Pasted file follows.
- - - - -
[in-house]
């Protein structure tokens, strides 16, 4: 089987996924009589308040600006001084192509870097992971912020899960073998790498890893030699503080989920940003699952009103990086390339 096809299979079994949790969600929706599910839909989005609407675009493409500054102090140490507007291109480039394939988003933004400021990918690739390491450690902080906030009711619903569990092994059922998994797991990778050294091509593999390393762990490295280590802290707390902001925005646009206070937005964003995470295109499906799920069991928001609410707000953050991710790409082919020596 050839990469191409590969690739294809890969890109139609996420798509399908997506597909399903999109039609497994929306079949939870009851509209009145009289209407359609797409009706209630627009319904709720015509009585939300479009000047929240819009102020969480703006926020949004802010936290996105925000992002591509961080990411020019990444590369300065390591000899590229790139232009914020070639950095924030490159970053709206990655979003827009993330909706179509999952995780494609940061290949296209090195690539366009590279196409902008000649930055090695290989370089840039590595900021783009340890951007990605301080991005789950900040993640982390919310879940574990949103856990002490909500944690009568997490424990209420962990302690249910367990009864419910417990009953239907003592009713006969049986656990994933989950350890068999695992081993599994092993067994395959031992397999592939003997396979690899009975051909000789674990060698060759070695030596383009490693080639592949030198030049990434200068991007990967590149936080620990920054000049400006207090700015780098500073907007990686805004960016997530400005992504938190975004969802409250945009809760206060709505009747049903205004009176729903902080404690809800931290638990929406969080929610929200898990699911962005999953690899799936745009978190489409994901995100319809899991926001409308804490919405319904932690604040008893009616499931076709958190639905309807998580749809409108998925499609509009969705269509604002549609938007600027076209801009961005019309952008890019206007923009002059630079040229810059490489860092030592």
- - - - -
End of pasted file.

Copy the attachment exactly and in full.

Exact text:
[in-house]
């Protein structure tokens, strides 16, 4: 089987996924009589308040600006001084192509870097992971912020899960073998790498890893030699503080989920940003699952009103990086390339 096809299979079994949790969600929706599910839909989005609407675009493409500054102090140490507007291109480039394939988003933004400021990918690739390491450690902080906030009711619903569990092994059922998994797991990778050294091509593999390393762990490295280590802290707390902001925005646009206070937005964003995470295109499906799920069991928001609410707000953050991710790409082919020596 050839990469191409590969690739294809890969890109139609996420798509399908997506597909399903999109039609497994929306079949939870009851509209009145009289209407359609797409009706209630627009319904709720015509009585939300479009000047929240819009102020969480703006926020949004802010936290996105925000992002591509961080990411020019990444590369300065390591000899590229790139232009914020070639950095924030490159970053709206990655979003827009993330909706179509999952995780494609940061290949296209090195690539366009590279196409902008000649930055090695290989370089840039590595900021783009340890951007990605301080991005789950900040993640982390919310879940574990949103856990002490909500944690009568997490424990209420962990302690249910367990009864419910417990009953239907003592009713006969049986656990994933989950350890068999695992081993599994092993067994395959031992397999592939003997396979690899009975051909000789674990060698060759070695030596383009490693080639592949030198030049990434200068991007990967590149936080620990920054000049400006207090700015780098500073907007990686805004960016997530400005992504938190975004969802409250945009809760206060709505009747049903205004009176729903902080404690809800931290638990929406969080929610929200898990699911962005999953690899799936745009978190489409994901995100319809899991926001409308804490919405319904932690604040008893009616499931076709958190639905309807998580749809409108998925499609509009969705269509604002549609938007600027076209801009961005019309952008890019206007923009002059630079040229810059490489860092030592």